Trend is a direction that something is moving, developing, evolving, or changing. A trend is a directional drift, one way or another.
When we speak of price trends, the directional drift of a price trend can be up, down, or sideways.
Traders can be either directional traders or non-directional. For example, all investors are directional: they invest in a thing and want its price to go up. A trader can be directional: buying a stock, bond, commodity, or currency, hoping it will go up with them or they can sell it short hoping it will trend directionally down. They are directional traders, so they necessarily need to define the direction of the trend. Which way is it drifting? However, not all traders are directional. Volatility traders who trade volatility through listed options or futures are trading movement itself, so they aren’t concerned at all with the direction of the trend – they just want movement. Volatility traders may have no bias at all in regard to the direction, they focus on movement or lack of.
Trend Following is a directional strategy that requires the portfolio manager to determine the direction of the trend and enters that trend expecting inertia and momentum to continue in that direction. There are more than 300 published academic studies alone that prove that the most recent 3 to 12 month price momentum tends to continue rather than reverse. That doesn’t include the vast research and testing conducted by actual trading firms and hedge fund managers (like mine) that are not published to the public. These methods rely on directional trends to exploit for profit.
Counter-Trend is another directional strategy that requires the portfolio manager to determine the directional trend. However, a counter-trend system is designed to identify trends that are more likely to reverse and change direction than to continue. It may seem this strategy is the opposite of trend following, and in some ways it is, but countertrend systems are based on different time frames when executed correctly. For example, a trend following strategy that has been profitable has necessarily identified trends that tend to continue and profits from the magnitude of those gains. A counter trend can also be profitable and even combined with a trend following system. A counter trend system identifies reversals when the trend has changed or likely to change. The time frame, then, is different. For example, while academic research shows that directional momentum over the recent 3 – 12 months tends to continue for another 12 months or longer, they also find that trends have lasted 4-5 years tend to reverse and change trend. You may notice that stock market upward trends (bull markets) last about 4-5 years before the reverse into a downward trend (bear market). You may also notice investors and their advisers have a tendency to buy funds with the highest 5-year returns, only to catch the end of the good performance. You can probably see how they are “trend following” but using the wrong time frame. We find that trends actually reverse around the time those performance tables look appealing to investors. Counter trend systems aim to get positioned for big reversals in trend to profit from their directional change. Skilled counter trend portfolio managers develop and operate countertrend systems that are proven and quantified to identify and profit from such changes in trend.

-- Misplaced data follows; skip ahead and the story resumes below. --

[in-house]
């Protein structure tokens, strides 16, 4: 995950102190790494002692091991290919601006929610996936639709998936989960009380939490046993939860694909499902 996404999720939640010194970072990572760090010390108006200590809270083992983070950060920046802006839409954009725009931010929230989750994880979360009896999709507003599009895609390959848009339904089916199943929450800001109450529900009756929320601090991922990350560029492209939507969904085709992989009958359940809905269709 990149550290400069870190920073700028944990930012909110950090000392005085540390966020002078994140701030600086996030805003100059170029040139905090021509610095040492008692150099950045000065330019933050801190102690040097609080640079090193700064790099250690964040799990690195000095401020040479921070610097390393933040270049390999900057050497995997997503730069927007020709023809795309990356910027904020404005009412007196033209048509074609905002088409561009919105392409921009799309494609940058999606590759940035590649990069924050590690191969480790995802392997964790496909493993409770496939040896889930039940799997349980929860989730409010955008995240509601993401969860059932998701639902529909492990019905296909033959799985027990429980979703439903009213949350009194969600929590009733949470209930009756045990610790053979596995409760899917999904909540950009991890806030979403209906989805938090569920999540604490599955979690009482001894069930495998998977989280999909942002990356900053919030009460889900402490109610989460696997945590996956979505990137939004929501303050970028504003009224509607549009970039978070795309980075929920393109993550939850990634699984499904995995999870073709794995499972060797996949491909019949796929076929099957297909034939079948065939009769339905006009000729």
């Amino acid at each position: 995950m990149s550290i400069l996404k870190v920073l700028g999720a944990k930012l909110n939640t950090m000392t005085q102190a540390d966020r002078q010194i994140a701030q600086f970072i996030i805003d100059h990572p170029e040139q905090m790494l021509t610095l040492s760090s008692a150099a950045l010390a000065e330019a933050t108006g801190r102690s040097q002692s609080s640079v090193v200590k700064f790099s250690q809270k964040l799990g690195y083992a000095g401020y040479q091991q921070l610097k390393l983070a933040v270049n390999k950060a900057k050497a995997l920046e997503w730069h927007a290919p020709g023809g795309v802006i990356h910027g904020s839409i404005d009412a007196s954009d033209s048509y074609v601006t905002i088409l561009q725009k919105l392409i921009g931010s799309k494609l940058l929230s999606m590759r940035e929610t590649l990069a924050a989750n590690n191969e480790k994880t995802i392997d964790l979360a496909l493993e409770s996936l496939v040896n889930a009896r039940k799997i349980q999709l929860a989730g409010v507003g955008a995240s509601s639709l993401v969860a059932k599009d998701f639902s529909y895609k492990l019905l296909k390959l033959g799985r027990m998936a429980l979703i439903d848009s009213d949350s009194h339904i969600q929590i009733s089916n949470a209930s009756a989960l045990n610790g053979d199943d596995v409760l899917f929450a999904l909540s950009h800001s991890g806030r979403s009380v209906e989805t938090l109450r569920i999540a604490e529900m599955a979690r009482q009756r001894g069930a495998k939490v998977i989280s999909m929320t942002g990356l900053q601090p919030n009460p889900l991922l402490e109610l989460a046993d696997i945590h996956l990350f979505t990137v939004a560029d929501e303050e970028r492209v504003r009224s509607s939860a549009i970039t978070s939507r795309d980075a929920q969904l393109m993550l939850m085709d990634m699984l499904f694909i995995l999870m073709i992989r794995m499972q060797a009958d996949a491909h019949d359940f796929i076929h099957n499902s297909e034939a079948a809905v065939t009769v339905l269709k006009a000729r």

For more information or questions about trends, trend following, and counter-trend, or my systems feel free to contact me. For information about my ASYMMETRY® Investment Program that applies trend systems to capture potentially profitable trends across global markets like currency, bonds, stocks, commodities, and alternatives like inverse and volatility, visit Shell Capital Management, LLC.
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